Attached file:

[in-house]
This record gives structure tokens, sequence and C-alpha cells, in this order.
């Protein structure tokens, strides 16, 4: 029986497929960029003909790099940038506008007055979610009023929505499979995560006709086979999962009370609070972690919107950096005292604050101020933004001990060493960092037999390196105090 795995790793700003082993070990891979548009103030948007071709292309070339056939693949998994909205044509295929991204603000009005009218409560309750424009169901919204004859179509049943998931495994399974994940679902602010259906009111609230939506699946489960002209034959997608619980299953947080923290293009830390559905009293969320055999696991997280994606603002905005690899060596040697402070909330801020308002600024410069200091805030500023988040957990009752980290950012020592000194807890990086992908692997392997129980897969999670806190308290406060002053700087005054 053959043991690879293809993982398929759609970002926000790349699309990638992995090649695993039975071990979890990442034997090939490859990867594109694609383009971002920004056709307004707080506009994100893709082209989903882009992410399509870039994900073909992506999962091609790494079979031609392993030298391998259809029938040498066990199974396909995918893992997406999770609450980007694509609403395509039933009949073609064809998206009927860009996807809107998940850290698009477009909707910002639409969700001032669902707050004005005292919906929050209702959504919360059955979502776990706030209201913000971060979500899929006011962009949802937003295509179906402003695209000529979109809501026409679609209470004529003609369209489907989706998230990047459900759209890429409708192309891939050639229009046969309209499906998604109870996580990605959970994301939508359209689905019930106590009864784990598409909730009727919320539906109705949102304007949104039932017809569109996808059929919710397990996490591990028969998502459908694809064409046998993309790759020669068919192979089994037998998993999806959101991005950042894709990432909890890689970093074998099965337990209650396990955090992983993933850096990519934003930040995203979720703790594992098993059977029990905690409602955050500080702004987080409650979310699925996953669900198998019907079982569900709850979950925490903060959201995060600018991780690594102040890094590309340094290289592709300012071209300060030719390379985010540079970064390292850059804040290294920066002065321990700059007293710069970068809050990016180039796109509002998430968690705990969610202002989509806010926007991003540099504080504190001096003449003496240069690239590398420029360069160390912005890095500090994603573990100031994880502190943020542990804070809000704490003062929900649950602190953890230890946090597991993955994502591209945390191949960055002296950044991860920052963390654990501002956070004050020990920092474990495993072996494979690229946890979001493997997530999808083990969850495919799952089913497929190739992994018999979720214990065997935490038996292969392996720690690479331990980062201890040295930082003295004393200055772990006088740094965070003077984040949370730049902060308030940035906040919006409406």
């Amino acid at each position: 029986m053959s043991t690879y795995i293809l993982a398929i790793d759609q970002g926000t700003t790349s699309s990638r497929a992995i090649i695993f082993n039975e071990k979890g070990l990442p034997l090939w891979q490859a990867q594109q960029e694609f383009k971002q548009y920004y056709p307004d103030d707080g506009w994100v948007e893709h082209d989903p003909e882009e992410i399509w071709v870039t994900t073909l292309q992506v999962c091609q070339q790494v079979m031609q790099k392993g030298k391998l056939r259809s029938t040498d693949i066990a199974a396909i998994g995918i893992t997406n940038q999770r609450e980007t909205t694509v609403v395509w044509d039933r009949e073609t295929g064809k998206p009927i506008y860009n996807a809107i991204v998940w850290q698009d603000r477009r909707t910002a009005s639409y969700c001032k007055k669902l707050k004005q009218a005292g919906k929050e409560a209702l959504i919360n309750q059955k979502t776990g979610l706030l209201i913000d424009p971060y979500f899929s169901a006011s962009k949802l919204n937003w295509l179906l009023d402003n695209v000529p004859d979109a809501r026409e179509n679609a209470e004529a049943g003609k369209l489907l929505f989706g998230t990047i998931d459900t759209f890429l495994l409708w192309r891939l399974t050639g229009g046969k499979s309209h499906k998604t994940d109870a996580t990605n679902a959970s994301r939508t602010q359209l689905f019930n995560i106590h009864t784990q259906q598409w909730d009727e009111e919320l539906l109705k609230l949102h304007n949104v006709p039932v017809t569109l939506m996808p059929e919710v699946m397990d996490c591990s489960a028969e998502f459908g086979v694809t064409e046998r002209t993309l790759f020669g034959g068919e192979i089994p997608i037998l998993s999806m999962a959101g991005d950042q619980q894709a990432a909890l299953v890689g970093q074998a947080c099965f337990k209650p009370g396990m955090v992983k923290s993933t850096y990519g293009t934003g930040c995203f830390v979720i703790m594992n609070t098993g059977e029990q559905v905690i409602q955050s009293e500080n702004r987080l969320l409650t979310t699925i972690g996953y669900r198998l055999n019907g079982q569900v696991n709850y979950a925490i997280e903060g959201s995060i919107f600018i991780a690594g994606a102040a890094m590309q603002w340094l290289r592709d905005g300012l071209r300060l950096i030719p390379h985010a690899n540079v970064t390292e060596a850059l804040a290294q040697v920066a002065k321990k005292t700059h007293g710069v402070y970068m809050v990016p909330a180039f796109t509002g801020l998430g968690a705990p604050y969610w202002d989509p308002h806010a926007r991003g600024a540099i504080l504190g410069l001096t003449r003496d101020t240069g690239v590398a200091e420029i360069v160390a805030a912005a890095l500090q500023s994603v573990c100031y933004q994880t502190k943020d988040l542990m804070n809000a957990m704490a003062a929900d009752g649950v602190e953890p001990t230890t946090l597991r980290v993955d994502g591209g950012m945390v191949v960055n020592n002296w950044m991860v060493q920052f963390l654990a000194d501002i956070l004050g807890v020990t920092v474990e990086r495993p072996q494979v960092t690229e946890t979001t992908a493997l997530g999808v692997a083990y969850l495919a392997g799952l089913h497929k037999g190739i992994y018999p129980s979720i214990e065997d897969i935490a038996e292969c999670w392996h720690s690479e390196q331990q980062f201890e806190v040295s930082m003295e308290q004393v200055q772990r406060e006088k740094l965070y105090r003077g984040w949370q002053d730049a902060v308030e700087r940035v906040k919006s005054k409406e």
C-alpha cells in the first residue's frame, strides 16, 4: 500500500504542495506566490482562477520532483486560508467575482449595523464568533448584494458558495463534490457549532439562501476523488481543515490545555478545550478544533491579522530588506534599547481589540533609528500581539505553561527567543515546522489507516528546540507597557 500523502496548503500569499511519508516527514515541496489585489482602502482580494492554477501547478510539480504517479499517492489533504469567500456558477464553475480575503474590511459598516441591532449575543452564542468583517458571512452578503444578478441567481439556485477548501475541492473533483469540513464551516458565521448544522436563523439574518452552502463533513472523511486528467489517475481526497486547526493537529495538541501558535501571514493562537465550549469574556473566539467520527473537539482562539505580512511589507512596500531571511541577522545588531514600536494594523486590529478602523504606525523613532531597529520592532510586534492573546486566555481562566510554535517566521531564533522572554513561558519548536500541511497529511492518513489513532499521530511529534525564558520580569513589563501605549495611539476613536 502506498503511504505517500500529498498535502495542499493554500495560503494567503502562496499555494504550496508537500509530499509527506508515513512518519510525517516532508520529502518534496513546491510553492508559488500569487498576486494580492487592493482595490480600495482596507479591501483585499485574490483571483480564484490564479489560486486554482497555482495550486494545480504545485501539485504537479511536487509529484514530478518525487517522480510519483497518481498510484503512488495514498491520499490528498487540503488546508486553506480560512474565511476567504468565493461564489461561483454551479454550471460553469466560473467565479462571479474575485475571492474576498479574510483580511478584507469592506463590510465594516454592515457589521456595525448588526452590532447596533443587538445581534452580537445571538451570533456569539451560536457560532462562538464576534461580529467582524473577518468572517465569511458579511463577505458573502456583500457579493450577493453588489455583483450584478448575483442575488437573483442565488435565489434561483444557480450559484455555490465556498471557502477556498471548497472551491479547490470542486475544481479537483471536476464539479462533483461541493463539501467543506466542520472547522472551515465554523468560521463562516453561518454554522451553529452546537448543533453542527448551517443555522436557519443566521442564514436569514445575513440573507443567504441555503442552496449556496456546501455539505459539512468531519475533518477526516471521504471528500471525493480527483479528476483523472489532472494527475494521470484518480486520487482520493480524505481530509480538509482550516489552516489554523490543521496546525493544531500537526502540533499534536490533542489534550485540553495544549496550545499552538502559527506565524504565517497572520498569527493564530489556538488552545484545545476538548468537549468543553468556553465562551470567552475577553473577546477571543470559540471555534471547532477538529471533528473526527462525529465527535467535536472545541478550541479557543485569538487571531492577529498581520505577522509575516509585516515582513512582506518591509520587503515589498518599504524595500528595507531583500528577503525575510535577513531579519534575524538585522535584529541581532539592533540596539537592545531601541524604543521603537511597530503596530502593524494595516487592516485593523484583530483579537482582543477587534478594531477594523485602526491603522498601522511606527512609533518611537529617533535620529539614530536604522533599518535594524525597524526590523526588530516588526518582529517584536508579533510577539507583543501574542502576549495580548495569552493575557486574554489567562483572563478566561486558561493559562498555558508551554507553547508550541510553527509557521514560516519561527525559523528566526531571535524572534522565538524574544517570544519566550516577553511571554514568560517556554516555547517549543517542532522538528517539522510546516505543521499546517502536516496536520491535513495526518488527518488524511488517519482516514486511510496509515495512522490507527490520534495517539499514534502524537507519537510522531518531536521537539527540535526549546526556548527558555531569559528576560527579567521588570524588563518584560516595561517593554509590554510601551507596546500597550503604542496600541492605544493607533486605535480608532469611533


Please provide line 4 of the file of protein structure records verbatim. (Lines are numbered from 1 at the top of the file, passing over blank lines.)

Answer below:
């Amino acid at each position: 029986m053959s043991t690879y795995i293809l993982a398929i790793d759609q970002g926000t700003t790349s699309s990638r497929a992995i090649i695993f082993n039975e071990k979890g070990l990442p034997l090939w891979q490859a990867q594109q960029e694609f383009k971002q548009y920004y056709p307004d103030d707080g506009w994100v948007e893709h082209d989903p003909e882009e992410i399509w071709v870039t994900t073909l292309q992506v999962c091609q070339q790494v079979m031609q790099k392993g030298k391998l056939r259809s029938t040498d693949i066990a199974a396909i998994g995918i893992t997406n940038q999770r609450e980007t909205t694509v609403v395509w044509d039933r009949e073609t295929g064809k998206p009927i506008y860009n996807a809107i991204v998940w850290q698009d603000r477009r909707t910002a009005s639409y969700c001032k007055k669902l707050k004005q009218a005292g919906k929050e409560a209702l959504i919360n309750q059955k979502t776990g979610l706030l209201i913000d424009p971060y979500f899929s169901a006011s962009k949802l919204n937003w295509l179906l009023d402003n695209v000529p004859d979109a809501r026409e179509n679609a209470e004529a049943g003609k369209l489907l929505f989706g998230t990047i998931d459900t759209f890429l495994l409708w192309r891939l399974t050639g229009g046969k499979s309209h499906k998604t994940d109870a996580t990605n679902a959970s994301r939508t602010q359209l689905f019930n995560i106590h009864t784990q259906q598409w909730d009727e009111e919320l539906l109705k609230l949102h304007n949104v006709p039932v017809t569109l939506m996808p059929e919710v699946m397990d996490c591990s489960a028969e998502f459908g086979v694809t064409e046998r002209t993309l790759f020669g034959g068919e192979i089994p997608i037998l998993s999806m999962a959101g991005d950042q619980q894709a990432a909890l299953v890689g970093q074998a947080c099965f337990k209650p009370g396990m955090v992983k923290s993933t850096y990519g293009t934003g930040c995203f830390v979720i703790m594992n609070t098993g059977e029990q559905v905690i409602q955050s009293e500080n702004r987080l969320l409650t979310t699925i972690g996953y669900r198998l055999n019907g079982q569900v696991n709850y979950a925490i997280e903060g959201s995060i919107f600018i991780a690594g994606a102040a890094m590309q603002w340094l290289r592709d905005g300012l071209r300060l950096i030719p390379h985010a690899n540079v970064t390292e060596a850059l804040a290294q040697v920066a002065k321990k005292t700059h007293g710069v402070y970068m809050v990016p909330a180039f796109t509002g801020l998430g968690a705990p604050y969610w202002d989509p308002h806010a926007r991003g600024a540099i504080l504190g410069l001096t003449r003496d101020t240069g690239v590398a200091e420029i360069v160390a805030a912005a890095l500090q500023s994603v573990c100031y933004q994880t502190k943020d988040l542990m804070n809000a957990m704490a003062a929900d009752g649950v602190e953890p001990t230890t946090l597991r980290v993955d994502g591209g950012m945390v191949v960055n020592n002296w950044m991860v060493q920052f963390l654990a000194d501002i956070l004050g807890v020990t920092v474990e990086r495993p072996q494979v960092t690229e946890t979001t992908a493997l997530g999808v692997a083990y969850l495919a392997g799952l089913h497929k037999g190739i992994y018999p129980s979720i214990e065997d897969i935490a038996e292969c999670w392996h720690s690479e390196q331990q980062f201890e806190v040295s930082m003295e308290q004393v200055q772990r406060e006088k740094l965070y105090r003077g984040w949370q002053d730049a902060v308030e700087r940035v906040k919006s005054k409406e």